Boeing Shares Hit Turbulence After Fourth-Quarter Report

Boeing shares have been flying higher over the last year. However, has all the good news been priced in? Here's what long-term investors should keep in mind.

Jan 29, 2014 at 3:00PM

Although we don't believe in timing the market or panicking over market movements, we do like to keep an eye on big changes -- just in case they're material to our investing thesis.

Despite emerging market concerns and a month of disappointing job growth here in the U.S., the Federal Reserve remains intent on pulling back its bond-buying stimulus. The central bank on Wednesday said it would cut monthly purchases of Treasuries and mortgage-backed securities by $5 billion each, which brings the monthly asset purchases down to $65 billion, after being trimmed in December to $75 billion from $85 billion. The Dow Jones Industrial Average (DJINDICES:^DJI) reacted with a more than 1% drop in midafternoon trading. In the long term, this tapering indicates Fed confidence in a strengthening economy. But in the short term, it also means the possibility of less cash making its way into equities markets. With that in mind, here are some companies making headlines today.

Shares of Boeing (NYSE:BA) have been soaring over the last year. However, today brought some turbulence for investors.

BA Chart

BA data by YCharts.

Despite Boeing beating Wall Street estimates during a strong fourth quarter, with revenue and net earnings per share respectively rising 7% and 26%, investors are selling and the stock is trading more than 6% lower. For the full-year 2013, the aircraft manufacturer posted revenue and net earnings increases of 6% and 18%, respectively. The sell-off appears to be coming from investors who were disappointed in the company's guidance for revenue to only increase 1%-2% in 2014. That said, here are a few things for long-term investors to keep in mind. 

First, in addition to Boeing generally posting conservative guidance to begin a new year, revenue could increase more than the initial guidance if the company can successfully ramp up aircraft production. Boeing delivered 601 airplanes in 2012 and then 648 last year. In 2014, Boeing plans to deliver 715-725 commercial airplanes, and if the company executes its faster production pace, it will help spur top-line revenue growth.

Second, Boeing's full-year revenue reached $86.6 billion in 2013 -- a number that is dwarfed by its massive backlog of customer orders that totals $441 billion. That is more than five times its 2013 revenue. This offers investors a very serious cushion of revenue for rough patches during the long haul.

Third, while 2014 might be slower for top- and bottom-line growth for Boeing, consider that air travel has consistently grown 1.5% faster than GDP and that the global commercial aircraft fleet is expected to double over the next two decades. That growth is the equivalent of 35,000 new airplanes valued at $4.8 trillion, according to Boeing.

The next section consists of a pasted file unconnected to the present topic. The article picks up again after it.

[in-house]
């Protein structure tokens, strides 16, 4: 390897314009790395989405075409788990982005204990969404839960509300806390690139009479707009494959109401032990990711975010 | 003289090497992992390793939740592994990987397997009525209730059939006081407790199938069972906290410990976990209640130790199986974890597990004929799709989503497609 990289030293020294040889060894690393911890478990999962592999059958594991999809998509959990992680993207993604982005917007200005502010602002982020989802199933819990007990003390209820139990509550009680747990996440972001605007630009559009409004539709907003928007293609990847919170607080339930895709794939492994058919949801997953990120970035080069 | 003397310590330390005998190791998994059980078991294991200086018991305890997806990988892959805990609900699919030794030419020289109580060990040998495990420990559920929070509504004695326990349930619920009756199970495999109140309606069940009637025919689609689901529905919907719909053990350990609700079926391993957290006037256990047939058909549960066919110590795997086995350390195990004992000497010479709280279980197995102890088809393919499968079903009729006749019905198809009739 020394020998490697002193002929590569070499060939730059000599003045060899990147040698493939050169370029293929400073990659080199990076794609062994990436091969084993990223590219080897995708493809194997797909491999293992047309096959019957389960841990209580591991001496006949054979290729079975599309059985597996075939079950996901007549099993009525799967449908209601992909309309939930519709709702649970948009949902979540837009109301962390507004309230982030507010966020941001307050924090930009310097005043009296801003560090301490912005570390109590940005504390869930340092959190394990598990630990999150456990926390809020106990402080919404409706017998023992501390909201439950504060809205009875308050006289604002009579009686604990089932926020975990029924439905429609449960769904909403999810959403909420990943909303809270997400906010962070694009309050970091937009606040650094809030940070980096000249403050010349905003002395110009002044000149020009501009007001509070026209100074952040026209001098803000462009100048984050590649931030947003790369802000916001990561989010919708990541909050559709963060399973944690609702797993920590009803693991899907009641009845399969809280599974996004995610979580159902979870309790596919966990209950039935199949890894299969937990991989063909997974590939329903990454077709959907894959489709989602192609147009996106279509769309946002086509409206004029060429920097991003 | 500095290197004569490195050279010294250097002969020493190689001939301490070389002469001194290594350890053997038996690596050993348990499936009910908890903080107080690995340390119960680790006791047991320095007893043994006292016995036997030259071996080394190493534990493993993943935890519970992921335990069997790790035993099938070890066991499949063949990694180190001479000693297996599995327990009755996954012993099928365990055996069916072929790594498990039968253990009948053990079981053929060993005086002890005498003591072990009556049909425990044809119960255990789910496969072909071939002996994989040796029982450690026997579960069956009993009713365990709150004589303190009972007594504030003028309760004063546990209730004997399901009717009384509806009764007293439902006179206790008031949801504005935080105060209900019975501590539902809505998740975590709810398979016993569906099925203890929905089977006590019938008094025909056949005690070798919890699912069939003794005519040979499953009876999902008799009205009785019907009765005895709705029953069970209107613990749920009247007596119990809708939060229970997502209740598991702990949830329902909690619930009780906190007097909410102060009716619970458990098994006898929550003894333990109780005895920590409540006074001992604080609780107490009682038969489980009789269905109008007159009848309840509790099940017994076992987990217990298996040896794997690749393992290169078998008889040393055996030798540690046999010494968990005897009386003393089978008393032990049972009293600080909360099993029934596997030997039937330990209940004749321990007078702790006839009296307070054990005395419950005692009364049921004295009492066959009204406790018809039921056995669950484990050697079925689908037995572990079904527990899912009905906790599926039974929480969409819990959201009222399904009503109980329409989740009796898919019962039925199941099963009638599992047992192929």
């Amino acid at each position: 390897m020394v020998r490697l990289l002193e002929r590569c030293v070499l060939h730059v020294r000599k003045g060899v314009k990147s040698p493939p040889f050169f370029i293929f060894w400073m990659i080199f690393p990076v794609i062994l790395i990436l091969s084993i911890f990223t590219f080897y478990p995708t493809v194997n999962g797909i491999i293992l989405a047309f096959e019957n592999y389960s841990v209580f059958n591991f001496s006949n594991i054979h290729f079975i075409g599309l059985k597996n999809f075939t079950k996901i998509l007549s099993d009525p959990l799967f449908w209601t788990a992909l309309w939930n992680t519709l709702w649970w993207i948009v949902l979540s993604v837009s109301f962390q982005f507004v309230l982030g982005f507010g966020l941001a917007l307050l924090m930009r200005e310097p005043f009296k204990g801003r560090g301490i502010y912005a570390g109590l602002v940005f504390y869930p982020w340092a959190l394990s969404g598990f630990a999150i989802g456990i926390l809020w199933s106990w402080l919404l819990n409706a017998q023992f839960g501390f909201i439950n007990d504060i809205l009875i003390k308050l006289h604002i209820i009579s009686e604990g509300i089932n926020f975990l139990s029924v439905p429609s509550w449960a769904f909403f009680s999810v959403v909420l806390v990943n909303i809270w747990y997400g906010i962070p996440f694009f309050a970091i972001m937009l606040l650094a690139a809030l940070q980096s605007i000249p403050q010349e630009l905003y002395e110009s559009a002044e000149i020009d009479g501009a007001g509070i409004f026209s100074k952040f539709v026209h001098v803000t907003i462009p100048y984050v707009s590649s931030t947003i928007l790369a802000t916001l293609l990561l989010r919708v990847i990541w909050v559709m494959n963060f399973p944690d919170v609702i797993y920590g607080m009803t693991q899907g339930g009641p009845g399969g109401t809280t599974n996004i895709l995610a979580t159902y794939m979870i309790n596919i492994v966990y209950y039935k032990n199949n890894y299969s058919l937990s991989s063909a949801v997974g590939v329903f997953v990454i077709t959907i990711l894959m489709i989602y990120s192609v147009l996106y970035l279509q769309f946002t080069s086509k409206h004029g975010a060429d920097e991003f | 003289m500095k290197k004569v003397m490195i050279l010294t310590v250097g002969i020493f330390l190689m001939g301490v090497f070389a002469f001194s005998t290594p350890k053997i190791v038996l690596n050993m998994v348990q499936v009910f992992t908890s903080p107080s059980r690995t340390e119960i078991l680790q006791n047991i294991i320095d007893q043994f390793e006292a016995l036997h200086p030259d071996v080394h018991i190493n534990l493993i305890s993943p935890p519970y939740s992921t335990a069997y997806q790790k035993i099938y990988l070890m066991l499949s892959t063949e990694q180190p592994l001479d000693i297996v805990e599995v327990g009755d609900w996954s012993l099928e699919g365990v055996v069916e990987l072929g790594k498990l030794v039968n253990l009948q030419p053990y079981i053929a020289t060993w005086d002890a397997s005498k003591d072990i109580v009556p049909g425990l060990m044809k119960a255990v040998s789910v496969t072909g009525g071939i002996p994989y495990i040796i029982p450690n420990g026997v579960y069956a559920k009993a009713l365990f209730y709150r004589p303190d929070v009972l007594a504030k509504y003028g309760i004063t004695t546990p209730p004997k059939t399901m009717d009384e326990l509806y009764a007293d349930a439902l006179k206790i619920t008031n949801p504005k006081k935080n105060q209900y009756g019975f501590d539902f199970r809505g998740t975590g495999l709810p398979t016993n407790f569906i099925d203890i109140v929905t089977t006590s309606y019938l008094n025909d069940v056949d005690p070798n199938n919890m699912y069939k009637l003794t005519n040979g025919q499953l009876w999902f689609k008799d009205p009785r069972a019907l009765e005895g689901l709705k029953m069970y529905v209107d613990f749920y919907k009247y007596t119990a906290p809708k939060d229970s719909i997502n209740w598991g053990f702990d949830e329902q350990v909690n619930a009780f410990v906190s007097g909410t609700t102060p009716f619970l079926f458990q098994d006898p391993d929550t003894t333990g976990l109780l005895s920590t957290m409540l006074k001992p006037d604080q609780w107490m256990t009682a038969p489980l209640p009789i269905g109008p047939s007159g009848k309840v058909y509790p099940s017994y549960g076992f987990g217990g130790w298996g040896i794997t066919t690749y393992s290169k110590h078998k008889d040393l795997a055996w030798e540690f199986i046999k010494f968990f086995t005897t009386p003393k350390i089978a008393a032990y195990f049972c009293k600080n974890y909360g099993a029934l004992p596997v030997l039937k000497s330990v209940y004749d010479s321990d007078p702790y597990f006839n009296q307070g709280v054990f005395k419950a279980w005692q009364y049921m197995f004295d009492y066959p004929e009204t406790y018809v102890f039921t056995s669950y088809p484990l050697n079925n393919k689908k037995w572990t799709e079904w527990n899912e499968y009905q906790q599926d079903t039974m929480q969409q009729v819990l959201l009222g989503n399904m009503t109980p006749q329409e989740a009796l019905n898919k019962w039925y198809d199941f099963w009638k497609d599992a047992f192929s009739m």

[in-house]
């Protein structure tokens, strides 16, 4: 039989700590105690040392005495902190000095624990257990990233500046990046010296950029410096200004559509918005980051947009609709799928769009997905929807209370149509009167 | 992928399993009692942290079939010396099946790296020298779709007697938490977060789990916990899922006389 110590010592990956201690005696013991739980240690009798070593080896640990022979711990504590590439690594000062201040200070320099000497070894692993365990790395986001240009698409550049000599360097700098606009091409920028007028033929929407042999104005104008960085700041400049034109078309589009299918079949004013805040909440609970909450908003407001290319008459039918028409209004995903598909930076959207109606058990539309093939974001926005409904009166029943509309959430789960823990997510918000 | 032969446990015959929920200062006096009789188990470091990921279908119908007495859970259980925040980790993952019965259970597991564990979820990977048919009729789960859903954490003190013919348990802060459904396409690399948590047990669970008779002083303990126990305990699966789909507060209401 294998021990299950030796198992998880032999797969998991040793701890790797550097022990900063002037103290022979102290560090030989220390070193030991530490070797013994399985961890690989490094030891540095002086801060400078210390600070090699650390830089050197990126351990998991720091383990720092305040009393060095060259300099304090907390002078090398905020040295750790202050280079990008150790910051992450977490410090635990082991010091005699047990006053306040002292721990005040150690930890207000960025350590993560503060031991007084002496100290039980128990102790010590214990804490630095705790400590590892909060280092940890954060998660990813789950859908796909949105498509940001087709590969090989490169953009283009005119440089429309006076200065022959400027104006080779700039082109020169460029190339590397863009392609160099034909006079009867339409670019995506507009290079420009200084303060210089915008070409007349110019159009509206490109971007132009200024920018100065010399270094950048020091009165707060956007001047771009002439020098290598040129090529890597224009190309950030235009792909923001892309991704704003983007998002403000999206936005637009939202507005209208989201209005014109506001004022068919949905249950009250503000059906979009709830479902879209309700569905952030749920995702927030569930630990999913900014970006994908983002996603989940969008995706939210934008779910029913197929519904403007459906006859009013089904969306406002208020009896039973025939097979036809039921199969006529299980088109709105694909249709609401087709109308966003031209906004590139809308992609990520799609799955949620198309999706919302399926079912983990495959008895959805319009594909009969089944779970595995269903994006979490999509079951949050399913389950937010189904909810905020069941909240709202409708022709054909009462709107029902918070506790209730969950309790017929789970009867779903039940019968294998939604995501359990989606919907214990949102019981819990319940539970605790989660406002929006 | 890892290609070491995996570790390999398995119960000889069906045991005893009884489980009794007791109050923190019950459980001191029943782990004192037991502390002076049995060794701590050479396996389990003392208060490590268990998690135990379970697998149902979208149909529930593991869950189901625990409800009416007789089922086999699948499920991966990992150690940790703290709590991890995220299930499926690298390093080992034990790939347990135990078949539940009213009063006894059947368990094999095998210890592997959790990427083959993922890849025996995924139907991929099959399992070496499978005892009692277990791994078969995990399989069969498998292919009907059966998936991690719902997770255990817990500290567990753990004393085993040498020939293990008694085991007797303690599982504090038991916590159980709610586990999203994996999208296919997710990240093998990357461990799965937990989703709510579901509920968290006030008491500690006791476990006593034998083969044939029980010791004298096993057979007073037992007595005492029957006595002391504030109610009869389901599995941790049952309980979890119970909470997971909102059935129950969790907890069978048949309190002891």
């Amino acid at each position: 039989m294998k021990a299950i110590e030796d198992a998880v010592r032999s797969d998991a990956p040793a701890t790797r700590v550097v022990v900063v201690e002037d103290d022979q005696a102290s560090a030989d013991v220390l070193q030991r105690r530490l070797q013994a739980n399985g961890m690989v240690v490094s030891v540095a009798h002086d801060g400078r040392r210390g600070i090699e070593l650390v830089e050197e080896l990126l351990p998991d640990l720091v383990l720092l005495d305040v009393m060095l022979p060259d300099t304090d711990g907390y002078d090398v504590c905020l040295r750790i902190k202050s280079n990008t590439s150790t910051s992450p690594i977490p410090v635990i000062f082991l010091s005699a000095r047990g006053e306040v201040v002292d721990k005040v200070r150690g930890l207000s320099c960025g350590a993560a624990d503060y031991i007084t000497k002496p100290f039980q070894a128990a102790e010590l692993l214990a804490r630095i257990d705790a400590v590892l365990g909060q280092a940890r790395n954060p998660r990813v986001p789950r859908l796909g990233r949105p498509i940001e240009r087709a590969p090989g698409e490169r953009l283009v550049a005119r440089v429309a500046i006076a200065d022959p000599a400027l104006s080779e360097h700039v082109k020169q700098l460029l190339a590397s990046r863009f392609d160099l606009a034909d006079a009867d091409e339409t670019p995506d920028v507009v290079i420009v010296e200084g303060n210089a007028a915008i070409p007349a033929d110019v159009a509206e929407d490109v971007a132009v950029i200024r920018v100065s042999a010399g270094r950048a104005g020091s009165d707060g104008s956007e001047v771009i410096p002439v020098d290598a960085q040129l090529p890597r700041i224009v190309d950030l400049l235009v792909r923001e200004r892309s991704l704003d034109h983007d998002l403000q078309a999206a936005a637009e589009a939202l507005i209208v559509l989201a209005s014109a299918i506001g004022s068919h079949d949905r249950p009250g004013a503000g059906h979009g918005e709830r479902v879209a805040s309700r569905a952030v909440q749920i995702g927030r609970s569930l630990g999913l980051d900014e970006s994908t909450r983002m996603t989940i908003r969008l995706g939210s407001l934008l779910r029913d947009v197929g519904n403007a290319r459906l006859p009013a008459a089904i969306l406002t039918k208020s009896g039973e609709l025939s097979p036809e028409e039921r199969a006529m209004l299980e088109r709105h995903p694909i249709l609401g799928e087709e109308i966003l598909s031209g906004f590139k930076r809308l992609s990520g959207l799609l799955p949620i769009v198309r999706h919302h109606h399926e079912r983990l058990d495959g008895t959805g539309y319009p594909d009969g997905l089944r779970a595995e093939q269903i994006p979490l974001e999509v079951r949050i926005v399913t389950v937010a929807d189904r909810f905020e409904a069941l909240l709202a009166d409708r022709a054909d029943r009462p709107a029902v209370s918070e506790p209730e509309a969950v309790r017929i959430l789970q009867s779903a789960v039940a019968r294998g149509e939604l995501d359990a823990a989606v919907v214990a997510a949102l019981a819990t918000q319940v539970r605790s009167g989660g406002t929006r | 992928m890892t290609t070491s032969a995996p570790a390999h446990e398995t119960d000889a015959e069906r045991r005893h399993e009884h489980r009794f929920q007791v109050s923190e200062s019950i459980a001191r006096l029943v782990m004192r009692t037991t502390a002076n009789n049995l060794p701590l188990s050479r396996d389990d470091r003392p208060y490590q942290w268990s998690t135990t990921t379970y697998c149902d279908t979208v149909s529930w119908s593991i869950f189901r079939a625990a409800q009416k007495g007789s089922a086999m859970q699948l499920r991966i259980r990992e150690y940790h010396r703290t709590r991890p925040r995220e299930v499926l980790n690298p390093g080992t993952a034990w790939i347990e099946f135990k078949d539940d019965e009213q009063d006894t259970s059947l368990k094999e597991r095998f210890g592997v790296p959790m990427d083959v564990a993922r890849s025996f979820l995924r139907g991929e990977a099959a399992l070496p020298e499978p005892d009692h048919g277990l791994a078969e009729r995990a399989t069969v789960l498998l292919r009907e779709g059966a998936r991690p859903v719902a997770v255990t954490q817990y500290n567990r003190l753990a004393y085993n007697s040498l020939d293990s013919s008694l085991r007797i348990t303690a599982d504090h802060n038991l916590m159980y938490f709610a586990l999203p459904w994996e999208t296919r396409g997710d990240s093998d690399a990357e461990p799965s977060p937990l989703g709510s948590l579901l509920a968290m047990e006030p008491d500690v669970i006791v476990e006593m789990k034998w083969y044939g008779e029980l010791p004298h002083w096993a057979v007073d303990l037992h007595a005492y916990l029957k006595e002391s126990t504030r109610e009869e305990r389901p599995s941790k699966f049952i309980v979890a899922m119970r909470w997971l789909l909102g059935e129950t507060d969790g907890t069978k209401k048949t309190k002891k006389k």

Boeing also consistently returns value to shareholders through its dividend.

Graph by author. Information source:

Boeing has grown its dividend as the company works through its massive backlog of orders. A potential investment in Boeing isn't without risk, of course. Investors would be wise to keep an eye on its defense, space, and security business segment where revenue and profit are likely to be squeezed through the U.S. government's $1 trillion in defense budget cuts by 2021.

Outside of the Dow, automaker Chrysler Group reported an increase in earnings for the fourth quarter driven by the launch of its 2014 Jeep Cherokee. Chrysler posted a net income of $1.6 billion as revenue advanced 24% to $21.2 billion. Investors should note the net income increase was aided by a one-time tax gain of $962 million – although the figure is still a large improvement from netting $378 million during last year's quarter. 

Chrysler delivered more than 2.6 million vehicles last year, with its U.S. market share increasing 20 basis points to 11.6%. As you can see below, the automotive industry is having a strong rebound in the U.S., the region that drives most of profits for Detroit's Big Three car makers, which are increasingly becoming more profitable.

Graph by author. Information source: Automotive News DataCenter.

Investors in the automotive industry would be wise to freshen up on Chrysler Group's earnings and market share as the combined entity with Italian automaker Fiat will be going public on the NYSE in the future. 

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Daniel Miller has no position in any stocks mentioned. The Motley Fool has no position in any of the stocks mentioned. Try any of our Foolish newsletter services free for 30 days. We Fools may not all hold the same opinions, but we all believe that considering a diverse range of insights makes us better investors. The Motley Fool has a disclosure policy.

4 in 5 Americans Are Ignoring Buffett's Warning

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Jun 12, 2015 at 5:01PM

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David Hanson owns shares of Berkshire Hathaway and American Express. The Motley Fool recommends and owns shares of Berkshire Hathaway, Google, and Coca-Cola.We Fools don't all hold the same opinions, but we all believe that considering a diverse range of insights makes us better investors. The Motley Fool has a disclosure policy.

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